The New England Patriots weren’t the only winners on Sunday night. Super Bowl 51 generated $432.4 million in national advertising sales and more than $500 million in total day national television advertising for Fox, reports to iSpot.tv, and those numbers beat expectations.
Fox’s Super Bowl ad haul came from 89 spots from 62 brands airing 91 times. The broadcaster charged $5 million for each 30-second commercial. In 2016, the average cost of a Super Bowl ad was $4.8 million. Its biggest spender was T-Mobile, at $30 million, followed by Alfa-Romeo at $20 million and Tide and 84 Lumber, both at $15 million.
Advertising is an intrinsic part of the Super Bowl experience. A survey by PR firm Burson-Marsteller’s Fan Experience sports and entertainment group found that 53 percent of Super Bowl viewers said they would be disappointed if it was aired without commercials, up from 48 percent last year. More than two-thirds of respondents were more favorable toward brands with good commercials, versus just sponsoring the Super Bowl, and 60 percent of viewers and 87 percent of social media users were interested in the additional online content brands produce alongside their television commercials.
Super Bowl advertising has a long history of featuring a political or social issue undercurrent, and 2017’s ads were no exception. While advertisers like Anheuser-Busch InBev and 84 Lumber stressed the larger themes behind their commercials, others, like Airbnb and Audi, focused their spots on more specific issues. Burson-Marsteller’s survey found that 82 percent of viewers and 89 percent of Millennials say it is important that advertisers demonstrate how they are giving back to their community in their Super Bowl advertising, and that 78 percent of viewers and 86 percent of Millennials also value environmental consciousness in the marketing campaigns.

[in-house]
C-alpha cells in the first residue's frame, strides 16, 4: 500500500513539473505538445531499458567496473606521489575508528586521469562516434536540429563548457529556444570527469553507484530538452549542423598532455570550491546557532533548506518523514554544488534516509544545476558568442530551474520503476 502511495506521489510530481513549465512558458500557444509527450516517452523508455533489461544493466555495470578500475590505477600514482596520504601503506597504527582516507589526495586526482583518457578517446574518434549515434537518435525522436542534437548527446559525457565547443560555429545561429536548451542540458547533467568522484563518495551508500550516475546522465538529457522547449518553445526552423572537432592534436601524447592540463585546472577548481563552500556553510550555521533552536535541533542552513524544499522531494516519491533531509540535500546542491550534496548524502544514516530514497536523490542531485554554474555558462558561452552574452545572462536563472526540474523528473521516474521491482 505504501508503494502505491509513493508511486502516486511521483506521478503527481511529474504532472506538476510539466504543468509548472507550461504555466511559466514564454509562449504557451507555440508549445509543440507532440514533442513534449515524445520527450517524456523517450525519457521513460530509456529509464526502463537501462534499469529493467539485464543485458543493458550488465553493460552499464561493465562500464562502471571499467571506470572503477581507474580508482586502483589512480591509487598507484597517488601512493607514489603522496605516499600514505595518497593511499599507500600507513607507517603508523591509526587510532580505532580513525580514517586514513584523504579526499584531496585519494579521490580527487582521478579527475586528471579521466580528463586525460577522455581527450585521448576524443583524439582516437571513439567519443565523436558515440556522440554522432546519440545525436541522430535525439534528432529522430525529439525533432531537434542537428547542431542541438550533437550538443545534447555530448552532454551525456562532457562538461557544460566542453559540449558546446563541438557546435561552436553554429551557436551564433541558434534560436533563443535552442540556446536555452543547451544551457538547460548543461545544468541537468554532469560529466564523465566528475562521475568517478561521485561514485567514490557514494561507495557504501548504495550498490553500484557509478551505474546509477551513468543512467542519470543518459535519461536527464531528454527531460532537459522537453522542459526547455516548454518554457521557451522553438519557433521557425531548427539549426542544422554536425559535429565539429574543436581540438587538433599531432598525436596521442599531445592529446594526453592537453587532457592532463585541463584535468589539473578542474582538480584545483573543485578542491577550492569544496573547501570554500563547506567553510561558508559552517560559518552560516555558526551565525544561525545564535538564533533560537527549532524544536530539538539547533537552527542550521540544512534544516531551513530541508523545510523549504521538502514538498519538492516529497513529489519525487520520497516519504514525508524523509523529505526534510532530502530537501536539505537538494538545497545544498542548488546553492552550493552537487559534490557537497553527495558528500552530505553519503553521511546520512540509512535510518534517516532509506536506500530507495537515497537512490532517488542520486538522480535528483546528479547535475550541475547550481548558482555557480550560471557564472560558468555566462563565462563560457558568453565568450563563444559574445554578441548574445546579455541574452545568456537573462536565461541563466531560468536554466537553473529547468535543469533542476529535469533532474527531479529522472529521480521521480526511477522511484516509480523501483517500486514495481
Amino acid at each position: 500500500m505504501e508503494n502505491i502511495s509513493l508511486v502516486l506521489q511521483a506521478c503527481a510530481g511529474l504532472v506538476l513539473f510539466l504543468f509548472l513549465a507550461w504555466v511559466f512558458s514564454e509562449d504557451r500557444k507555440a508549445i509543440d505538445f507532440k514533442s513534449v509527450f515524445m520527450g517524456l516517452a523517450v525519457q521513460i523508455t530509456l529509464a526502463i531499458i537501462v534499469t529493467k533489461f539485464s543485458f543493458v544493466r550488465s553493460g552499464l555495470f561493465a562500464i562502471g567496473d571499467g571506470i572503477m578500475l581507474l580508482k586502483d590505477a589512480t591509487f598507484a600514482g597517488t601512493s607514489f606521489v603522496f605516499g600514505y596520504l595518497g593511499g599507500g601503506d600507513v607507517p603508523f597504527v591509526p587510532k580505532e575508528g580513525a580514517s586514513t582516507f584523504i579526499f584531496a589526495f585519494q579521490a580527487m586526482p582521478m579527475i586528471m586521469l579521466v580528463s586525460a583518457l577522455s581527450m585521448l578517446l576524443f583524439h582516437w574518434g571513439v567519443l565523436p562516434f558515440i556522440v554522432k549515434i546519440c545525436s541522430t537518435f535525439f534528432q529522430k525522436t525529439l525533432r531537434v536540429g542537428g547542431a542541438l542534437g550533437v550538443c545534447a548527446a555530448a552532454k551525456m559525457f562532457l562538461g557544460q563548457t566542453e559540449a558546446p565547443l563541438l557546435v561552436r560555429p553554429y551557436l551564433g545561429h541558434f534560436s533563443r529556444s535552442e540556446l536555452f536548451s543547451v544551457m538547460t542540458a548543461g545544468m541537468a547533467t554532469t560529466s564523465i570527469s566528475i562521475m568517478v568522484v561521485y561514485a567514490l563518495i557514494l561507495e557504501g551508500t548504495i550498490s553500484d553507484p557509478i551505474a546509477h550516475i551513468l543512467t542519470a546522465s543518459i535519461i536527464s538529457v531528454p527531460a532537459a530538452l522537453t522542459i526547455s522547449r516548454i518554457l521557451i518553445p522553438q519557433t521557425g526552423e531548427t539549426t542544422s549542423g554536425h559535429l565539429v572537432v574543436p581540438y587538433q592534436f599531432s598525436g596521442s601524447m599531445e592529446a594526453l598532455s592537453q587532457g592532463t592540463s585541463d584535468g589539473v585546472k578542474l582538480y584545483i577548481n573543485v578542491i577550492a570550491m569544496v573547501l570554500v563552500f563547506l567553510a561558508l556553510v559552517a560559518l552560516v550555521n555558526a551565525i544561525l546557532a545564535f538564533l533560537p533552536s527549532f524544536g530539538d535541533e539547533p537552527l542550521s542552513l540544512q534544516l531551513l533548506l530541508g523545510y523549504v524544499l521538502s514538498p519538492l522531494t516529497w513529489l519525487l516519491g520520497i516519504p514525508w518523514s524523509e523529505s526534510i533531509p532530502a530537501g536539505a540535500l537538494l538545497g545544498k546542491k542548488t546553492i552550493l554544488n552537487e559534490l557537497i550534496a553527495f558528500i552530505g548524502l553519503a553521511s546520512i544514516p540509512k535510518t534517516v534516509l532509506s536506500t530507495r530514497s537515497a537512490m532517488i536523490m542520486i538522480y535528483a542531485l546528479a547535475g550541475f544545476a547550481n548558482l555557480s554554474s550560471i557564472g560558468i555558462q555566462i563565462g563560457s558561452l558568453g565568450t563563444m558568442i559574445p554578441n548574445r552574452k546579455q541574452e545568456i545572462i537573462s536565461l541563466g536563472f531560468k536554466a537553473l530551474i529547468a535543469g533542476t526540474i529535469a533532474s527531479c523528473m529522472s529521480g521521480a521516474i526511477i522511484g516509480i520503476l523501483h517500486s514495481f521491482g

Brands didn’t only put significant investment into producing their ads, they spent heavily promoting them as well. With ads running $5 million per 30 seconds, companies are spending as much as 25 percent more on promoting them. In part, the additional promotional costs are reflected in the marketing campaigns that tease and release ads weeks ahead of the big game.